The light from the toddler sleeping heavens has finally shone down on my house, and my husband can now put our son to sleep. No, he hasn’t started lactating — Amazon sent the new parental phenomenon The Rabbit Who Wants to Fall Asleep by Carl-Johan Forssén Ehrlin.
The author, a Swedish psychologist, has written a purposely boring book about a rabbit that includes detailed instructions on how the parent (or any person desperate to get a child to sleep) should read the book. The instructions include prompts to yawn, words to emphasize, and areas where you slow your speech. These psychological techniques are intended to put the child into a sort of hypnosis that ends in a deep sleep. The book goes so far as to make the lofty claim that it can even coax the children most averse to bedtime into closing those little lids, and has a sign on the cover reading, “I can make anyone fall asleep.”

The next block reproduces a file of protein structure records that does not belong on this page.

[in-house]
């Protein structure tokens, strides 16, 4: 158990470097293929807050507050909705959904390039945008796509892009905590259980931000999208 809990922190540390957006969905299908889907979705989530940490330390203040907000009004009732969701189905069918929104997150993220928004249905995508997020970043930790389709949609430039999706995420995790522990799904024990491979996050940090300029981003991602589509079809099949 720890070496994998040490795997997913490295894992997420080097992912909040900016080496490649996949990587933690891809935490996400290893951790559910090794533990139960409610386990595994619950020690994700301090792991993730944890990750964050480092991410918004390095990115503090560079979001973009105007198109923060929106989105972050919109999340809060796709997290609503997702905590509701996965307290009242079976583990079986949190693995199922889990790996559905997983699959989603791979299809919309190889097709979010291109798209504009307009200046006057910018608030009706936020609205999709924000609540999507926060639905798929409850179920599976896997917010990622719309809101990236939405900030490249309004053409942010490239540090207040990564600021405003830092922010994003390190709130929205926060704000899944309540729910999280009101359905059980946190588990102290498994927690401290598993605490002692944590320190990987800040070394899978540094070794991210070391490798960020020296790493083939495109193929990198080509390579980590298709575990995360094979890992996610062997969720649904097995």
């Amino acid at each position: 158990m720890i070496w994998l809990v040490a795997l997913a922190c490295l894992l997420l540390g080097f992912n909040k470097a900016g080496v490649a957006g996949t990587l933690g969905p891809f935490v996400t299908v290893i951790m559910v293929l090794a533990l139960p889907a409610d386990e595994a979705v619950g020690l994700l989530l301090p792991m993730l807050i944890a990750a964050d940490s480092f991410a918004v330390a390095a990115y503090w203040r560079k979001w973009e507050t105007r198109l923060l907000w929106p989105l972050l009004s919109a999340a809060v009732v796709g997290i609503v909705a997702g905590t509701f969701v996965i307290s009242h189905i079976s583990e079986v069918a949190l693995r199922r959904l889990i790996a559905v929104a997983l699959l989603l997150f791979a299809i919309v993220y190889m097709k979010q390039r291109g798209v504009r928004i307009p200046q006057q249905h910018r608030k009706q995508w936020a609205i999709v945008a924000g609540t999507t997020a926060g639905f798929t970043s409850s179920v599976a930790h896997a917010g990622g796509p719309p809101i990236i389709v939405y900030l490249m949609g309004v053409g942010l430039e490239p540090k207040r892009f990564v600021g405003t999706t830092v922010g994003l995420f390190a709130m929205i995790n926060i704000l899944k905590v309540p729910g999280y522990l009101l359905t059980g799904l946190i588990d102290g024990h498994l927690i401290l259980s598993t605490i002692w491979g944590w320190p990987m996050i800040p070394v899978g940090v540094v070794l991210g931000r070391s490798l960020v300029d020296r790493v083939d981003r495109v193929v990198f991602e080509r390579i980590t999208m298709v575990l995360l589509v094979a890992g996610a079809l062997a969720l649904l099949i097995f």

When this book first appeared on my radar, it sounded lovely in theory, but I was certain it wouldn’t have much of an effect on my child, similar to every single potty training technique I’ve ever heard. And teething rings.
But I was wrong, and oh how I loved being wrong.